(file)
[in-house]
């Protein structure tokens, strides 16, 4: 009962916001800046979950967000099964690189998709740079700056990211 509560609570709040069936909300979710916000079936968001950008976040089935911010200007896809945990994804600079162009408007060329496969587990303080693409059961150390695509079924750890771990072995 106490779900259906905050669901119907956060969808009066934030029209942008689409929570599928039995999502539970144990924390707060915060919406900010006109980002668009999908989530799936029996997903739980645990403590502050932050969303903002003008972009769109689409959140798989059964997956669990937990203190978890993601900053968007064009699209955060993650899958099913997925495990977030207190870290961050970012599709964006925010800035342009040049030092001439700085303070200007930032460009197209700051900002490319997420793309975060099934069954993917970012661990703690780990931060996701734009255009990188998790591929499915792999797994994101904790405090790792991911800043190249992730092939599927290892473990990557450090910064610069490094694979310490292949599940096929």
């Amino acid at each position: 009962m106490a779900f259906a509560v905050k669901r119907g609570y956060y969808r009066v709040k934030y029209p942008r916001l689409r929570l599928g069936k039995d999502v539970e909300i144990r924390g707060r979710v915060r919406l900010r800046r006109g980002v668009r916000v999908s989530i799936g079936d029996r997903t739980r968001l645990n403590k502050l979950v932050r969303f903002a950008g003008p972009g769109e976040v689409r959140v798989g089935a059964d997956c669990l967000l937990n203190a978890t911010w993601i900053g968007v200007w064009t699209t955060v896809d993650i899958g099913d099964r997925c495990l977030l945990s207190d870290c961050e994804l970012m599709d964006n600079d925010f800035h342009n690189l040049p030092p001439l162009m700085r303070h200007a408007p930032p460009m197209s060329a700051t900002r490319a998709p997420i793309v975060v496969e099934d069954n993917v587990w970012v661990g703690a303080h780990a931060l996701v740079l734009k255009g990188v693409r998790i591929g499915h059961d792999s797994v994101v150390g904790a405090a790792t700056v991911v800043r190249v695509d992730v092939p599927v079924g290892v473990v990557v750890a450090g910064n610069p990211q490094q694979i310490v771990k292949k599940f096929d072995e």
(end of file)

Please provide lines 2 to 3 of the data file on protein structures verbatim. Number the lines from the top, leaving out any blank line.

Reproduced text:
């Protein structure tokens, strides 16, 4: 009962916001800046979950967000099964690189998709740079700056990211 509560609570709040069936909300979710916000079936968001950008976040089935911010200007896809945990994804600079162009408007060329496969587990303080693409059961150390695509079924750890771990072995 106490779900259906905050669901119907956060969808009066934030029209942008689409929570599928039995999502539970144990924390707060915060919406900010006109980002668009999908989530799936029996997903739980645990403590502050932050969303903002003008972009769109689409959140798989059964997956669990937990203190978890993601900053968007064009699209955060993650899958099913997925495990977030207190870290961050970012599709964006925010800035342009040049030092001439700085303070200007930032460009197209700051900002490319997420793309975060099934069954993917970012661990703690780990931060996701734009255009990188998790591929499915792999797994994101904790405090790792991911800043190249992730092939599927290892473990990557450090910064610069490094694979310490292949599940096929």
């Amino acid at each position: 009962m106490a779900f259906a509560v905050k669901r119907g609570y956060y969808r009066v709040k934030y029209p942008r916001l689409r929570l599928g069936k039995d999502v539970e909300i144990r924390g707060r979710v915060r919406l900010r800046r006109g980002v668009r916000v999908s989530i799936g079936d029996r997903t739980r968001l645990n403590k502050l979950v932050r969303f903002a950008g003008p972009g769109e976040v689409r959140v798989g089935a059964d997956c669990l967000l937990n203190a978890t911010w993601i900053g968007v200007w064009t699209t955060v896809d993650i899958g099913d099964r997925c495990l977030l945990s207190d870290c961050e994804l970012m599709d964006n600079d925010f800035h342009n690189l040049p030092p001439l162009m700085r303070h200007a408007p930032p460009m197209s060329a700051t900002r490319a998709p997420i793309v975060v496969e099934d069954n993917v587990w970012v661990g703690a303080h780990a931060l996701v740079l734009k255009g990188v693409r998790i591929g499915h059961d792999s797994v994101v150390g904790a405090a790792t700056v991911v800043r190249v695509d992730v092939p599927v079924g290892v473990v990557v750890a450090g910064n610069p990211q490094q694979i310490v771990k292949k599940f096929d072995e």